Medical Law

Mental Trauma (Nervous shock)

A second possible claim is for mental trauma or ‘nervous shock’ as a result of either witnessing an event or the sudden discovery of negligence.  Mental trauma on its own (ie without physical injury) is not covered by ACC and therefore there is no bar to bringing such a claim.

Claims can also be brought by relatives if they have been traumatised by what they have seen or heard. 

To succeed in a claim for mental trauma, you  need to establish that:

  • A wrongdoer has breached a duty of care that they owed to you.
  • As a result of that breach, you have suffered a recognisable psychiatric injury over and above what is considered to be “normal” grief, distress and sorrow following the loss of or severe injury to a loved one. 
  • The ‘injury’ suffered needs to be directly linked to the actions of the wrongdoer.
  • You need to have suffered damage ie pain and suffering and/or economic loss.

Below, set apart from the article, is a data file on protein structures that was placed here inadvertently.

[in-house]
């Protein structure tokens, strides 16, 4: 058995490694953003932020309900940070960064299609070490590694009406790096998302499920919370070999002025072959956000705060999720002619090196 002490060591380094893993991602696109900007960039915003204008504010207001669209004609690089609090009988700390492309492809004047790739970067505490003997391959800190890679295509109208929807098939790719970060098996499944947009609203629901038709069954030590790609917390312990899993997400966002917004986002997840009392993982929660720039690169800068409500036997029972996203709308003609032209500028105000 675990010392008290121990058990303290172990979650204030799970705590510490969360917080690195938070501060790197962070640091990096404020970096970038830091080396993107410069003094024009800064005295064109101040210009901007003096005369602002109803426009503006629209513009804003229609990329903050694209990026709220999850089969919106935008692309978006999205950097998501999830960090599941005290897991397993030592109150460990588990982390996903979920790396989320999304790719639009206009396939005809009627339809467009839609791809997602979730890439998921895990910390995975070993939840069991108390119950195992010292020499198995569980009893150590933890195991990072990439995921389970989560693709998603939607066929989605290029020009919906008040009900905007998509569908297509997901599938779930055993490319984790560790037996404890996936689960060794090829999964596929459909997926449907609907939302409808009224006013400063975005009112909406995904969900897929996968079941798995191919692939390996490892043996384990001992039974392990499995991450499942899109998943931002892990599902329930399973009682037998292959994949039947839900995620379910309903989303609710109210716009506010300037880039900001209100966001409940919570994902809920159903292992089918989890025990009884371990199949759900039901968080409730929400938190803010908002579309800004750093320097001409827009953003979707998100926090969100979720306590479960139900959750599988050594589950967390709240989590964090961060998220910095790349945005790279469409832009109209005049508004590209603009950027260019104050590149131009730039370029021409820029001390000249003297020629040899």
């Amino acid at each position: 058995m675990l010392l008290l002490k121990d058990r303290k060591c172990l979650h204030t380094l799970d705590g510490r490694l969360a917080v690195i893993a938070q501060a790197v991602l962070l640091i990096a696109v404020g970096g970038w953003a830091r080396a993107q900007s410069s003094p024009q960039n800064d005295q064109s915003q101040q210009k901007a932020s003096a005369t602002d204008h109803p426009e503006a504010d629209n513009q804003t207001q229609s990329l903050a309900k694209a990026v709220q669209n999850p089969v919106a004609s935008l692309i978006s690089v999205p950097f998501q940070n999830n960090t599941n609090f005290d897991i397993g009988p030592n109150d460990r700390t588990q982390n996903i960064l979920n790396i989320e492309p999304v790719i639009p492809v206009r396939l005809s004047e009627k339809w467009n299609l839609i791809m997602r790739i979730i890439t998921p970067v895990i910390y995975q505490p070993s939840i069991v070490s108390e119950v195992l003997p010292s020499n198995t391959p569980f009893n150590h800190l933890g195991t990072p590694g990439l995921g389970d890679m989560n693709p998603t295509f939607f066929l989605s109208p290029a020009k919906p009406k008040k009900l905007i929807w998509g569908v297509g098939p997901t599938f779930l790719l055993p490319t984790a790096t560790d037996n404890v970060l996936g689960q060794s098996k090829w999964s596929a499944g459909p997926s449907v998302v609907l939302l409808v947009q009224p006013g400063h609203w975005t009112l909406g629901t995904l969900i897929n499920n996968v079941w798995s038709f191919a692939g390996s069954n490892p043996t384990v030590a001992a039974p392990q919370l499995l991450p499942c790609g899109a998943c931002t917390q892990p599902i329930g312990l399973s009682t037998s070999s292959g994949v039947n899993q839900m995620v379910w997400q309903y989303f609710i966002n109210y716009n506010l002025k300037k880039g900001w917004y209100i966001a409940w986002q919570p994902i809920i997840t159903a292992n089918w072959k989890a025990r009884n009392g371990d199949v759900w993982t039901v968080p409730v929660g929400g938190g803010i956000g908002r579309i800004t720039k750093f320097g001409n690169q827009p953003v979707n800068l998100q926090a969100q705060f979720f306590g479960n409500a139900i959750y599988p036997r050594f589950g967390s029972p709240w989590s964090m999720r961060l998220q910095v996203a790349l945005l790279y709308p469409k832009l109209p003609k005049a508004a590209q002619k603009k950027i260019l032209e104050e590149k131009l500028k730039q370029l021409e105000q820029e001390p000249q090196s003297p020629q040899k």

There is little guidance in New Zealand as to the likely amount of damages.  Awards for pain and suffering tend to be modest depending on the extent of the physical harm.  Awards for economic loss can be higher; and useful guidance can be obtained from overseas awards (which are frequent).  Examples include an Australian case where total damages of $380,000 were awarded to the parents of a child who died and an English case where damages of ₤300,000 were awarded in a similar situation.

There are time limits within which a claim of this nature must be filed with the court.

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